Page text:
Bloesch and Kaiser on ‘Thou Shalt Not Kill’

‘The sixth commandment forbids murder. The ethical theology that lies behind this prohibition is the fact that all men and women have been created in the image of God (Gen 1:26-26; 9:6). While Hebrew possesses seven words for killing, the word used here, rasah, appears only forty-seven times in the OT. If any one of the seven words could signify “murder” where the factors of premeditation and intentionality are present, this is the verb… Without exception, however, in later periods (e.g. Ps 94:6; Prov 22:13; Isa1:21; Hos 4:2; 6:9; Jer 7:9) it carries the idea of murder with intentional violence. Every one of these instances stresses the act or allegation of premeditation and deliberateness –and that is what is at the heart of this verb. Thus this prohibition does not apply to beasts (Gen 9:3), to defending one’s home from night-time burglars (Ex22:2), to accidental killings (Deut 19:5), to the execution of murderers by the state (Gen 9:6); or to involvement with one’s nation in certain types of war as illustrated by Israel’s history. It does apply, however, to self-murder (i.e. suicide), to all accessories to murder (2 Sam 12:9), and to those who have authority but fail to use it to punish known murderers (1 Kings 21:19)’ Kaiser, Walter C., Exodus, in Gaebelein, Frank E., ed., EBC, vol. 1, pp. 424f.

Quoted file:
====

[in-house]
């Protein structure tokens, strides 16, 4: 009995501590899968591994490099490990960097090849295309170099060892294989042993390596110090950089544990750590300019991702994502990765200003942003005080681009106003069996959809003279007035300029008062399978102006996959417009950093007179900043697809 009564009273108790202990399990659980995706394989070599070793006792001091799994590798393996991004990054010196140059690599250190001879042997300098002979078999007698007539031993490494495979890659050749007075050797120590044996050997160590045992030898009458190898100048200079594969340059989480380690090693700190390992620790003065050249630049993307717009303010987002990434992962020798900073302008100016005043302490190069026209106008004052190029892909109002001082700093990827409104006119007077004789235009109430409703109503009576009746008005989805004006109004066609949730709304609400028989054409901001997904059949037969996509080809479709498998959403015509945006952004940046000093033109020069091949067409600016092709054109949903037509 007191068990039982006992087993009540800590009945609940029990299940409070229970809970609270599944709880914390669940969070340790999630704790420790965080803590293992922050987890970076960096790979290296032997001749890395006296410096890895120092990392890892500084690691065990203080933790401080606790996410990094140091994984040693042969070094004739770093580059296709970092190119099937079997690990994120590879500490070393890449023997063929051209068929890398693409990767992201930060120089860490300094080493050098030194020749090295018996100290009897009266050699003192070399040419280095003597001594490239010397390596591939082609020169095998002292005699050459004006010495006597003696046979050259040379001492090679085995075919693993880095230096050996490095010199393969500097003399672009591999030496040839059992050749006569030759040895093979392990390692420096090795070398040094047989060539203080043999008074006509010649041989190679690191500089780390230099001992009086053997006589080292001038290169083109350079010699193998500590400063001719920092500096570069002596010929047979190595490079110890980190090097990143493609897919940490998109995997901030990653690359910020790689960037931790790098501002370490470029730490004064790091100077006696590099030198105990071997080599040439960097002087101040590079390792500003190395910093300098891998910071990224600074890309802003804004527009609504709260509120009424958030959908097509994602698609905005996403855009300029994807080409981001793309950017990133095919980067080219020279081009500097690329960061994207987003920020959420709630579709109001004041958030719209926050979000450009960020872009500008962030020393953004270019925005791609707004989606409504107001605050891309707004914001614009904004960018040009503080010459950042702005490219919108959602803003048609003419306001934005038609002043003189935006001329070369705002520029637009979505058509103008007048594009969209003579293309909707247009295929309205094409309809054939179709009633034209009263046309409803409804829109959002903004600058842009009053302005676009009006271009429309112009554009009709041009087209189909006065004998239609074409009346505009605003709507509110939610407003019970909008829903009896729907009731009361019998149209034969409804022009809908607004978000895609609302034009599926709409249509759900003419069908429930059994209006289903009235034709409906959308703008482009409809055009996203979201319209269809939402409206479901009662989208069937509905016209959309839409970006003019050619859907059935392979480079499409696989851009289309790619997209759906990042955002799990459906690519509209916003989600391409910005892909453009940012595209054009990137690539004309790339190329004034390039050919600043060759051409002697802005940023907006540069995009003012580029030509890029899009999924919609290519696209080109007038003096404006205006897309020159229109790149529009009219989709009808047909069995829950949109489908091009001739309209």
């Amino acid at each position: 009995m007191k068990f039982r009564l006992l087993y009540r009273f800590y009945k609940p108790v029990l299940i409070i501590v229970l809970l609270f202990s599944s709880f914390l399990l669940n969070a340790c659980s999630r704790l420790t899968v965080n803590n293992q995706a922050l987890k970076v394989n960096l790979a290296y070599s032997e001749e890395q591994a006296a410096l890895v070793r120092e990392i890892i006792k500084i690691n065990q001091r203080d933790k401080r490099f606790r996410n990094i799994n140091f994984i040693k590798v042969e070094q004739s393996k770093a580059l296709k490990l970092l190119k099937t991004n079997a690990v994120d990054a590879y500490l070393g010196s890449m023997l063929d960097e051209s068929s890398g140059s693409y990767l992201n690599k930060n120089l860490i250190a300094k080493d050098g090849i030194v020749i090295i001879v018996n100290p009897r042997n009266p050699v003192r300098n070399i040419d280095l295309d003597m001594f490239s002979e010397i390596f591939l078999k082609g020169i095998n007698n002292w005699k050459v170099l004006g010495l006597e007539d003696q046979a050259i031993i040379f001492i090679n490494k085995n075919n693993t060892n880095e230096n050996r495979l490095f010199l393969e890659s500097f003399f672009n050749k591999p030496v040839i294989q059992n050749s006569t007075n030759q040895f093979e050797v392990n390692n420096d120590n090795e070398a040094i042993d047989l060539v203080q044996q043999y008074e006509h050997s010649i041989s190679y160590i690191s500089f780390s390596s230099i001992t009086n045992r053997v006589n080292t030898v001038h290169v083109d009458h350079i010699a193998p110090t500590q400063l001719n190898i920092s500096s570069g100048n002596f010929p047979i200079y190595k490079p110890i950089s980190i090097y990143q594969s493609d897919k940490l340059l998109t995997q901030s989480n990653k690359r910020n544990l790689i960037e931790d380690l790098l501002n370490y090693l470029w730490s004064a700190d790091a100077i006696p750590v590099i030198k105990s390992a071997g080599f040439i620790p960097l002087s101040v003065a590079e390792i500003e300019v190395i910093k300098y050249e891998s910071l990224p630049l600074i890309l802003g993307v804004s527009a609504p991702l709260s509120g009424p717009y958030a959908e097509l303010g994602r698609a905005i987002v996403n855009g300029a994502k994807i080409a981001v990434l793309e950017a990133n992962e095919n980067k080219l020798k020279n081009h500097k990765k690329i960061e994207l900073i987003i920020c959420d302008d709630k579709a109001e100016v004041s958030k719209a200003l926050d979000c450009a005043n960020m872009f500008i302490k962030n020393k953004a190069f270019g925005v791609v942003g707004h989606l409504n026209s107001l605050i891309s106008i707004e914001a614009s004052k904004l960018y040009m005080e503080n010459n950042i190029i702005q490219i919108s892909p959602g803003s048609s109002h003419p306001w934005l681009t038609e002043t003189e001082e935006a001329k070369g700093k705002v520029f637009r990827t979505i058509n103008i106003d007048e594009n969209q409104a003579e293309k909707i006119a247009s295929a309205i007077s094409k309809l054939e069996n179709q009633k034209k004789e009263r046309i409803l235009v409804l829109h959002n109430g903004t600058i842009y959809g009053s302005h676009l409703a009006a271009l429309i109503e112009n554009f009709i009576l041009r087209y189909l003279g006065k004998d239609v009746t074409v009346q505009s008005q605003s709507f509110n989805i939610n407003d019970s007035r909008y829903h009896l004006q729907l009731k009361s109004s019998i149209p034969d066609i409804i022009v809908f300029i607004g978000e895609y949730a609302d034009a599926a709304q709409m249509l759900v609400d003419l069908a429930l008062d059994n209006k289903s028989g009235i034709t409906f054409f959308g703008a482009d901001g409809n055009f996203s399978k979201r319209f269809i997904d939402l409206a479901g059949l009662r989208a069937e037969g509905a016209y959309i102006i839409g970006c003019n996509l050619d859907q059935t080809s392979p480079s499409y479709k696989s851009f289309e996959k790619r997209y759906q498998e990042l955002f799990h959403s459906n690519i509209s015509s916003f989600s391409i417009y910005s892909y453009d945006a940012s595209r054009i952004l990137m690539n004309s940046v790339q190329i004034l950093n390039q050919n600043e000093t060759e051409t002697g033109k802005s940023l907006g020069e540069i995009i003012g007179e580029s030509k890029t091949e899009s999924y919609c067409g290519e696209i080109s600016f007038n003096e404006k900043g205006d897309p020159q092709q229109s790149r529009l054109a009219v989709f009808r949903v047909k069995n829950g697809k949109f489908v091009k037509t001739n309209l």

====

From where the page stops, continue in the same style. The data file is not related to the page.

‘To kill in the name of Christ and in order to advance the kingdom of Christis expressly forbidden by Jesus (Mt 26:52, 53). Yet sometimes we have to take up the sword in order to preserve life, and this is permitted in the Bible but as something that pertains to the passing aeon, the world of sin and darkness, not to the new age of the kingdom of God. Since we belong to the old age as well as to the new, we act in two roles: as responsible citizens of the state, which can only maintain itself by force, and as ambassadors of the kingdom of Christ, which maintains itself solely by works of faith and love. The ethic of Jesus expressed in the so-called Sermon on the Mount was given to disciples, not to nations. If the radical ethic of nonresistance were applied directly to nations, it would mean the end of all civil government. Yet the church, which is under this higher command, can be a guide to the nations. It is the moral monitor or the conscience of the state. In Romans 13 the power of the state to wield the sword is expressly acknowledged by Paul; at the same time, the sixth commandment is vigorously reaffirmed. The principle of nonresistance or no retaliation can be a goal or ideal in the social arena, but never a political strategy.’ (Bloesch, Donald, Freedom for Obedience (NY: Harper and Row, 1987), 292-293

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